Ferrets are regarded as fierce creatures whose demeanour indicates a pent-up aggression towards everything, most of all towards their prey. Whilst this is true of almost all ferrets, there is one honourable exception, the Andalusian or Moorish Ferret.
According to the natural histories of Northern Africa, the Andalusian Ferrets, owned by the Moorish aristocracy, were interbred with members of the weasel family during the 7th and 8th centuries AD and acquired the cunning and intelligent characteristics of these animals. During the following centuries after the Moors settled in Spain, the Andalusian Ferret was influenced by the early forms of flamenco, these sounds being part of its everyday environment. The ferret also noticed how captivated people became when watching the Flamenco dancers and particularly their movements. The ferrets decided to apply these subtle, suggestive moves to their hunting technique.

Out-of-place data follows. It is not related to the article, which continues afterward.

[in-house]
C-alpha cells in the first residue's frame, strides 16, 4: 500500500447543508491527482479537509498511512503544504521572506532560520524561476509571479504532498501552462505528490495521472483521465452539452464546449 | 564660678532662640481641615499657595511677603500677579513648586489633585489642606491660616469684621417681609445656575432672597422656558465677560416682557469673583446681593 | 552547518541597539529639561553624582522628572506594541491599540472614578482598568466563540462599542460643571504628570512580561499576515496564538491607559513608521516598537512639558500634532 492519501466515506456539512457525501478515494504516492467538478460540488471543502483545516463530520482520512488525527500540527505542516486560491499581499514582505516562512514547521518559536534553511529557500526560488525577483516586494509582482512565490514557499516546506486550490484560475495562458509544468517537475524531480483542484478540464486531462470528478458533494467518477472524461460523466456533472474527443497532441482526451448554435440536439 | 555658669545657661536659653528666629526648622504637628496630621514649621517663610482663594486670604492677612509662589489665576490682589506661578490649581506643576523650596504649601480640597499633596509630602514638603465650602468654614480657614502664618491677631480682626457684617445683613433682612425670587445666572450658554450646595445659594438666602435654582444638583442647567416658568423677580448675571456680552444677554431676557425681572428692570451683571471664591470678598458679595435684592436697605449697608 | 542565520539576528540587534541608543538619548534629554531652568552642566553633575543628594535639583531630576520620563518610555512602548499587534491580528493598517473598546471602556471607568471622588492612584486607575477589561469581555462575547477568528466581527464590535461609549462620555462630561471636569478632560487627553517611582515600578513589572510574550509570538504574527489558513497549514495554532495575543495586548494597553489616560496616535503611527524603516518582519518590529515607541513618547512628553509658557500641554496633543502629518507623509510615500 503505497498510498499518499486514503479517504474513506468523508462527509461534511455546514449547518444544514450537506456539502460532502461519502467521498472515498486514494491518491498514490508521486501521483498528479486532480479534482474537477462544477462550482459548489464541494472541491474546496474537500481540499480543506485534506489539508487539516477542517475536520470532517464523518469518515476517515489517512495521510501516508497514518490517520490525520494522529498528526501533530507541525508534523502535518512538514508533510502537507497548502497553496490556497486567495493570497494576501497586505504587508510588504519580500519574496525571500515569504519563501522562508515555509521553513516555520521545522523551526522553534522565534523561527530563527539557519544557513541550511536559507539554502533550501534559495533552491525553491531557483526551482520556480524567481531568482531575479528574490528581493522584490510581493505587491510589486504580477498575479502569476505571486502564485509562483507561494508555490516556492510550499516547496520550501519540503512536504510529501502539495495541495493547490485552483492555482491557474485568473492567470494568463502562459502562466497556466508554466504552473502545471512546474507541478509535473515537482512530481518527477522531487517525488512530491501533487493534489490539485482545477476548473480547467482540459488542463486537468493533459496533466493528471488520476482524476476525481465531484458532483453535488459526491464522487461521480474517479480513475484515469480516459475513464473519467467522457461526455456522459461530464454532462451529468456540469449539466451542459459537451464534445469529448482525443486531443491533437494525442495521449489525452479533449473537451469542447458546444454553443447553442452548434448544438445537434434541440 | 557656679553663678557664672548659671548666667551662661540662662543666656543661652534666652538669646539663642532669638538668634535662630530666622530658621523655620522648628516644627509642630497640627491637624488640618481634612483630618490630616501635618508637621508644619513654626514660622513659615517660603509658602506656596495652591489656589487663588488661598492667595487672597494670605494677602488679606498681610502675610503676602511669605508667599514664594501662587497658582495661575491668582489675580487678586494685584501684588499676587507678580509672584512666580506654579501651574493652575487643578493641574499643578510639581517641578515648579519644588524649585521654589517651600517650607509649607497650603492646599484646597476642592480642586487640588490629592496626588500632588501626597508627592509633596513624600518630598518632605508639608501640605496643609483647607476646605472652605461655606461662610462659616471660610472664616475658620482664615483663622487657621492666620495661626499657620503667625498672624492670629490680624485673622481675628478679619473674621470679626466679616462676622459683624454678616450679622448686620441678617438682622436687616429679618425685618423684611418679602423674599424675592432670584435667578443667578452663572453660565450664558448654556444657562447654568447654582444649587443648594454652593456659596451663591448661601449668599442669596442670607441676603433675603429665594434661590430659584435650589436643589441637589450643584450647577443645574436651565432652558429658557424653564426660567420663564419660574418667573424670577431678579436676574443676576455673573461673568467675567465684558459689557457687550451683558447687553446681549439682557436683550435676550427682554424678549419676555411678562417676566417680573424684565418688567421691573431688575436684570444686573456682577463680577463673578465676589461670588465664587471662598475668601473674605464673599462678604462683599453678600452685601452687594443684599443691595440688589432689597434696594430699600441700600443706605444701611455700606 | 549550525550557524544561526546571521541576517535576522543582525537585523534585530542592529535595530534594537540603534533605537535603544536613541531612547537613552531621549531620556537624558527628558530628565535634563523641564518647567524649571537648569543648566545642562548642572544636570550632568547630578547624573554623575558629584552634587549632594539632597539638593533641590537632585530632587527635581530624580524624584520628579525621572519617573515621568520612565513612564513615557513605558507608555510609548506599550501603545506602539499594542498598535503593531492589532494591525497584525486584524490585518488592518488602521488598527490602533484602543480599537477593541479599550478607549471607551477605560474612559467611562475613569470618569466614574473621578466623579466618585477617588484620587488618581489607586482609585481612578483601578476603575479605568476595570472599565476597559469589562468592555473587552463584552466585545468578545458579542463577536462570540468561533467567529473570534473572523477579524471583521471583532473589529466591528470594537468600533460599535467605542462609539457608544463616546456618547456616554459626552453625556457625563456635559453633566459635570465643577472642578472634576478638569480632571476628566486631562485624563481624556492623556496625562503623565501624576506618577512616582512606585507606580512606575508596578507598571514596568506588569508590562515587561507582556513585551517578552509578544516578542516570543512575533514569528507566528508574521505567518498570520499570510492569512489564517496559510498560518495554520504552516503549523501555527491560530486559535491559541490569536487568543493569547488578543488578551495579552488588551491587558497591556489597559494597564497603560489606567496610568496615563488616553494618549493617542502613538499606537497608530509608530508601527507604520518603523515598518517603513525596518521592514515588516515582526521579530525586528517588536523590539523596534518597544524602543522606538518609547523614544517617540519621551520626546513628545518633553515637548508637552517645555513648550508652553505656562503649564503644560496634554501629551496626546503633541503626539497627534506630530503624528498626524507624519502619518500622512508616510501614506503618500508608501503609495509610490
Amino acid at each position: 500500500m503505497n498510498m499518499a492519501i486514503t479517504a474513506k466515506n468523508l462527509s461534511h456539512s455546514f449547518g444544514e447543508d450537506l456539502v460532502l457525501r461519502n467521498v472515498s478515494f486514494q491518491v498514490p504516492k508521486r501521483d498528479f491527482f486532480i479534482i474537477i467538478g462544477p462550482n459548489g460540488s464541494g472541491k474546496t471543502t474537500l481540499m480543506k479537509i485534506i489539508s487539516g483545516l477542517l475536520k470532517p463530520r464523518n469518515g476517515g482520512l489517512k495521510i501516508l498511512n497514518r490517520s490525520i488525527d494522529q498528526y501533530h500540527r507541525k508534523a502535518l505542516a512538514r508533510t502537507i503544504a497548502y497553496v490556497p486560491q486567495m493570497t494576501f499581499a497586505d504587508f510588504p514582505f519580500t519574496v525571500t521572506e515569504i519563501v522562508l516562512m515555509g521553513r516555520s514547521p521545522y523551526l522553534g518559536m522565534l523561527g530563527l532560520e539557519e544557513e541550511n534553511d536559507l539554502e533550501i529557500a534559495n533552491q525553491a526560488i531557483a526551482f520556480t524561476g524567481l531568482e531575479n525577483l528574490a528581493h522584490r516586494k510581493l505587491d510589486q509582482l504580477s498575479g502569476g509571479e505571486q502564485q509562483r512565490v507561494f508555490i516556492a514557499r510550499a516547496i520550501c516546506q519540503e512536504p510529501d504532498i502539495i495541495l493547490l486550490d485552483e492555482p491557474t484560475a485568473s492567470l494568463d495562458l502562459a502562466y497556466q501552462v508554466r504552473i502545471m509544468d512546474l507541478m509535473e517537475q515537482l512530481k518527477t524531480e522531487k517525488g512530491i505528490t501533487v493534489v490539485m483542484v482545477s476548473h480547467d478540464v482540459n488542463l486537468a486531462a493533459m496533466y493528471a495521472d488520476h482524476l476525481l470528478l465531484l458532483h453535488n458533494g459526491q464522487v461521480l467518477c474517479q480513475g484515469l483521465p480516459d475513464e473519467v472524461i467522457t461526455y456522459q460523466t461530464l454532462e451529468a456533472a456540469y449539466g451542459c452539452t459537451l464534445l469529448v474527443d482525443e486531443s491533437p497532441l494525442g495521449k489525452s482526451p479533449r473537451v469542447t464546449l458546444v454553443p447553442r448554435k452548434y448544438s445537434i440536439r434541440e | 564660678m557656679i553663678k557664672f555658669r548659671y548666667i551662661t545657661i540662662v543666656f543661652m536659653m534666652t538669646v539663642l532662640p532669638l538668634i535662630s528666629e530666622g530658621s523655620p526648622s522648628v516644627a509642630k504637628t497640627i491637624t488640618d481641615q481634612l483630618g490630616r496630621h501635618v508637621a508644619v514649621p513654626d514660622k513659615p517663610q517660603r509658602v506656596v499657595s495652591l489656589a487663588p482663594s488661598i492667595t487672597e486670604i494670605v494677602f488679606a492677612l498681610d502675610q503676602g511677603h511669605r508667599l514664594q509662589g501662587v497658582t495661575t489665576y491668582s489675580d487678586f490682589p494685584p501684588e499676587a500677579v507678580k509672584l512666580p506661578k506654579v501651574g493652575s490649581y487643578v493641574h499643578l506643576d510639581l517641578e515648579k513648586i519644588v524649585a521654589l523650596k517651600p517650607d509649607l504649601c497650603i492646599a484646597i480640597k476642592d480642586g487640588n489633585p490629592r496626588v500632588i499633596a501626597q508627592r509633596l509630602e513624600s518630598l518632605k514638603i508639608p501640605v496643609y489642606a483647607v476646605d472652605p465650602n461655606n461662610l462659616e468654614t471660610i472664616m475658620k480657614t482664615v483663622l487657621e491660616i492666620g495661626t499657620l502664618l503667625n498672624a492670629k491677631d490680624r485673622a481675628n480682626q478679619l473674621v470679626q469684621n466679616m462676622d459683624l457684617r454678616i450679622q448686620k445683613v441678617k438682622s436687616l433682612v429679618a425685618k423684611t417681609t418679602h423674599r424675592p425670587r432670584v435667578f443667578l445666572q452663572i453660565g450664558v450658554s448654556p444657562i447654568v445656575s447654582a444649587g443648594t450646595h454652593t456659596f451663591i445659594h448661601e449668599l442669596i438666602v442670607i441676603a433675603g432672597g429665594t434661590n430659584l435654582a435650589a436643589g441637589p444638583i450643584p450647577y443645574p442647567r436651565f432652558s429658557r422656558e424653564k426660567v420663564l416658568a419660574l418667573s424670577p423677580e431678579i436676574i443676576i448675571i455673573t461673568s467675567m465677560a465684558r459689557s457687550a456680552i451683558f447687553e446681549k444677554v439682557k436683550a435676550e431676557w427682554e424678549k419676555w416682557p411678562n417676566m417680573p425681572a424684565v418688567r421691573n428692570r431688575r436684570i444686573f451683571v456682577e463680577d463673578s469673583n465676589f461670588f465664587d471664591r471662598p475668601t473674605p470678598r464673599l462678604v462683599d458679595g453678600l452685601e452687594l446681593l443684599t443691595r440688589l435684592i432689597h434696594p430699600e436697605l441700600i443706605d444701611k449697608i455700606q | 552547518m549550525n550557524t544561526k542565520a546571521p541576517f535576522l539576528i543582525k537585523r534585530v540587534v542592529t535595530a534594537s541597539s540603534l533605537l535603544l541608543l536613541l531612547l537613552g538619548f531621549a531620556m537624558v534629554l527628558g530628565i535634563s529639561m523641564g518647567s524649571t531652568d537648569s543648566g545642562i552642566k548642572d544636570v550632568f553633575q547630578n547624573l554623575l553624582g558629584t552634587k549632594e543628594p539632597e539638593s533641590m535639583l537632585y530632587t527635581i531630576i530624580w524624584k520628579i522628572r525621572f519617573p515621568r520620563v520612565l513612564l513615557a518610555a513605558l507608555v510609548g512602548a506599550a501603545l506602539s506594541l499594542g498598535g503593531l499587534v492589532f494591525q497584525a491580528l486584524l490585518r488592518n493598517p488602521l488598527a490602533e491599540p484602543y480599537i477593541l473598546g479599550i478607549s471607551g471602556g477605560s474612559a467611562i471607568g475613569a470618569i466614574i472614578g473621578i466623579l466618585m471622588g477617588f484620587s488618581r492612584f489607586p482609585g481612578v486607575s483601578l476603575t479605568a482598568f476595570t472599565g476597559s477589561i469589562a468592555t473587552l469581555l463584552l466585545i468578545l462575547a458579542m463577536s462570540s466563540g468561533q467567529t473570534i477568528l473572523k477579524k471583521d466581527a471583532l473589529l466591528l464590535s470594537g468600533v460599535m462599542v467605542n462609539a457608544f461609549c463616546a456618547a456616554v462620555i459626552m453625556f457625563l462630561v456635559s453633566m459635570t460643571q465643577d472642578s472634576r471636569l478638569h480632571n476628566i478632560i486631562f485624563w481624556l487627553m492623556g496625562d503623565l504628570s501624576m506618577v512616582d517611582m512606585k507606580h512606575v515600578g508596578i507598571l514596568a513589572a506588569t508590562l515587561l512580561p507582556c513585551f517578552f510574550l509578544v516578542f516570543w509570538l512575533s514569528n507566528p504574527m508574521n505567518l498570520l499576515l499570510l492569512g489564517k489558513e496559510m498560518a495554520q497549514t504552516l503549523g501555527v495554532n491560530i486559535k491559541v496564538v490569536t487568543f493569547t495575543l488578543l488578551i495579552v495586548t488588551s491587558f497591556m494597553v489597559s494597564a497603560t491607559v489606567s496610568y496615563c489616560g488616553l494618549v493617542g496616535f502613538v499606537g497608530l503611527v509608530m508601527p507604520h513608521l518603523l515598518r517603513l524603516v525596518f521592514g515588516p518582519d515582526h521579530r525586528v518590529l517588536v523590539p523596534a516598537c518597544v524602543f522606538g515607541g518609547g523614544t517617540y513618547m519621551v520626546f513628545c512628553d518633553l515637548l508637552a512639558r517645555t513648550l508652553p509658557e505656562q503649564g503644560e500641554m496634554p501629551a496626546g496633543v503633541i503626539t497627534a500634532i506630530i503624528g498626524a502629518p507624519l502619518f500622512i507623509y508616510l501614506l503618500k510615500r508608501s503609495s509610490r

When the Andalusian Ferret observed a rabbit or rat, it didn’t chase after the creature straightaway. Nor did it keep out of sight. Instead, the ferret moved to a place where it could be seen, but made sure it appeared non-threatening to its potential prey. The ferret then proceeded to move around on its hind legs, moving its front legs in time to a beat known only to the ferret.
This is an extract from the book Animals Evolution Avoided